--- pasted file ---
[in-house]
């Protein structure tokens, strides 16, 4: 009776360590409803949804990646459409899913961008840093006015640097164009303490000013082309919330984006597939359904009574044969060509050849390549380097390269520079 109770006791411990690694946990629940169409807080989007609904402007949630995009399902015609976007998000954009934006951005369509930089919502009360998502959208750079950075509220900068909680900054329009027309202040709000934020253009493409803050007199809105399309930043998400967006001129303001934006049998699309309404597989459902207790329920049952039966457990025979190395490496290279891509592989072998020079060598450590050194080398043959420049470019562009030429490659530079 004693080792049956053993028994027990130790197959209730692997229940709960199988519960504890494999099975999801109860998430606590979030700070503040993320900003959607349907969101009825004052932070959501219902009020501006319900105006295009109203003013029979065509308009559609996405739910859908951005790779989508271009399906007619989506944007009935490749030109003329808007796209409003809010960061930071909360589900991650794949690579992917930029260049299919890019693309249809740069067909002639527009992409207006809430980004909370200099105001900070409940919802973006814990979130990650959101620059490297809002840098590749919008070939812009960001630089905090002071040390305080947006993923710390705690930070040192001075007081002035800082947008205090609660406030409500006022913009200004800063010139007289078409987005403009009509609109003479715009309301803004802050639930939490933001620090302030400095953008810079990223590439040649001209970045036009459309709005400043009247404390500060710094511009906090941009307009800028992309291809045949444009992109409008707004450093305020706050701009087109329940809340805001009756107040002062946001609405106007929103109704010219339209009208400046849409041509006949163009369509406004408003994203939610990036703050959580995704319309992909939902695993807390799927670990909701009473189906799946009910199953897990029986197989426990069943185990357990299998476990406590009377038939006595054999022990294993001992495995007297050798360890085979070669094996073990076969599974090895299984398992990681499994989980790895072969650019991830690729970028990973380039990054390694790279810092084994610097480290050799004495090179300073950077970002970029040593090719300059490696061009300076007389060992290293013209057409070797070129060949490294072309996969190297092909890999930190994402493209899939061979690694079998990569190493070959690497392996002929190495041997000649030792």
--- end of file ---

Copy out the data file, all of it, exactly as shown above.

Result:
[in-house]
């Protein structure tokens, strides 16, 4: 009776360590409803949804990646459409899913961008840093006015640097164009303490000013082309919330984006597939359904009574044969060509050849390549380097390269520079 109770006791411990690694946990629940169409807080989007609904402007949630995009399902015609976007998000954009934006951005369509930089919502009360998502959208750079950075509220900068909680900054329009027309202040709000934020253009493409803050007199809105399309930043998400967006001129303001934006049998699309309404597989459902207790329920049952039966457990025979190395490496290279891509592989072998020079060598450590050194080398043959420049470019562009030429490659530079 004693080792049956053993028994027990130790197959209730692997229940709960199988519960504890494999099975999801109860998430606590979030700070503040993320900003959607349907969101009825004052932070959501219902009020501006319900105006295009109203003013029979065509308009559609996405739910859908951005790779989508271009399906007619989506944007009935490749030109003329808007796209409003809010960061930071909360589900991650794949690579992917930029260049299919890019693309249809740069067909002639527009992409207006809430980004909370200099105001900070409940919802973006814990979130990650959101620059490297809002840098590749919008070939812009960001630089905090002071040390305080947006993923710390705690930070040192001075007081002035800082947008205090609660406030409500006022913009200004800063010139007289078409987005403009009509609109003479715009309301803004802050639930939490933001620090302030400095953008810079990223590439040649001209970045036009459309709005400043009247404390500060710094511009906090941009307009800028992309291809045949444009992109409008707004450093305020706050701009087109329940809340805001009756107040002062946001609405106007929103109704010219339209009208400046849409041509006949163009369509406004408003994203939610990036703050959580995704319309992909939902695993807390799927670990909701009473189906799946009910199953897990029986197989426990069943185990357990299998476990406590009377038939006595054999022990294993001992495995007297050798360890085979070669094996073990076969599974090895299984398992990681499994989980790895072969650019991830690729970028990973380039990054390694790279810092084994610097480290050799004495090179300073950077970002970029040593090719300059490696061009300076007389060992290293013209057409070797070129060949490294072309996969190297092909890999930190994402493209899939061979690694079998990569190493070959690497392996002929190495041997000649030792």